Upon Returning to Boylston Street After Boston’s Worst Week
Sunday, April 21, 2013
Saturday, April 20, 2013
Fate had our family far from Boston this past week. It was Nate’s spring break and we were out of the country. The second blast occurred by the Starbucks I use as my Boston office. We’ve watched the last 6 marathons from that spot, just up the street from our apartment. That’s our connection. That and friends who ran the race.
Today we returned and like thousands of others, walked over to the makeshift memorial at the finish line on still closed off Boylston Street. A hushed crowd of families with children waited patiently to drop off flowers, flags, notes, photos, teddy bears and Red Sox caps. We stared down that empty, haunted avenue, where men in protective white suits could still be seen working on the sidewalk. Much of our vacation was spent glued to TV images of this spot. Even from 1500 miles away it was impossible not to feel connected to what was happening.
I’d didn’t feel the same connection to the many comments about this proving how tough Boston is, or how the bombings showed what Boston was made of. Certainly there had been no shortage of inspiring and heroic actions. But I’d never thought of Boston any other way. After all, Boston is home to City Year, and Partners in Health, to Andy Husbands and Dan Pallotta, to Citizen Schools, and Facing History and Ourselves, to Gordon Hamersley and Jody Adams, to Cradles to Crayons and Project Bread, to Robert Lewis Jr. and Joanne Chang, to Jim and Karen Ansara and Ira Jackson. If there was ever a city that had proven what citizenship means, what compassion looks like, what a social conscience can achieve, it was Boston before the marathon, not just after it.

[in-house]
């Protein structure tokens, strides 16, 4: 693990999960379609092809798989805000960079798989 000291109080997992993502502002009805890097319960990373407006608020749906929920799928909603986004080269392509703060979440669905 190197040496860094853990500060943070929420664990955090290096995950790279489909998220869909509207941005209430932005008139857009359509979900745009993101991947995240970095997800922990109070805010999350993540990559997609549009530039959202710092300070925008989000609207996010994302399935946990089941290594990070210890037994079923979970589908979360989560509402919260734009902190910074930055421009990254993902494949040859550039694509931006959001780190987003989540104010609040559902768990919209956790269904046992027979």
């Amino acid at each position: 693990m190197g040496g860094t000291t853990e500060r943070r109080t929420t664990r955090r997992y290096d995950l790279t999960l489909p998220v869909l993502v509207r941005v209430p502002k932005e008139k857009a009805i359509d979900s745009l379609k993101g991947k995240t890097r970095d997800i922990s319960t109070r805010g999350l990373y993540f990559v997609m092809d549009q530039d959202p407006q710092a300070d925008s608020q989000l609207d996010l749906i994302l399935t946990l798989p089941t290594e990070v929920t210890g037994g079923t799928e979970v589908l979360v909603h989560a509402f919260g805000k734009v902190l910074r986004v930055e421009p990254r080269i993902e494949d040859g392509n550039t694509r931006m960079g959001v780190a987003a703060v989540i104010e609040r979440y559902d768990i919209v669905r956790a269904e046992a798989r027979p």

But I believe people would have reacted the same way in New Orleans, Denver and Seattle, or in New Delhi, Dakar, or Singapore for that matter. Moments of darkness shouldn’t blind us to the light in the rest of humanity. The impulse to single ourselves out for such qualities is natural. But the impulse to recognize what we have in common with others, whether across the street or across the oceans, is even larger, and more needed now than ever.
For too many here in Boston, the suffering doesn’t end with the end of the manhunt. The marathon’s digital clock can’t measure the years healing will take. For some life will revert to normal sooner than anyone thought possible, For others it never will. For the rest of us, here and around the nation, we go on, reminded about qualities of kindness and courage that will endure not because they surfaced in the aftermath of a few horrific moments but because they were there all along.
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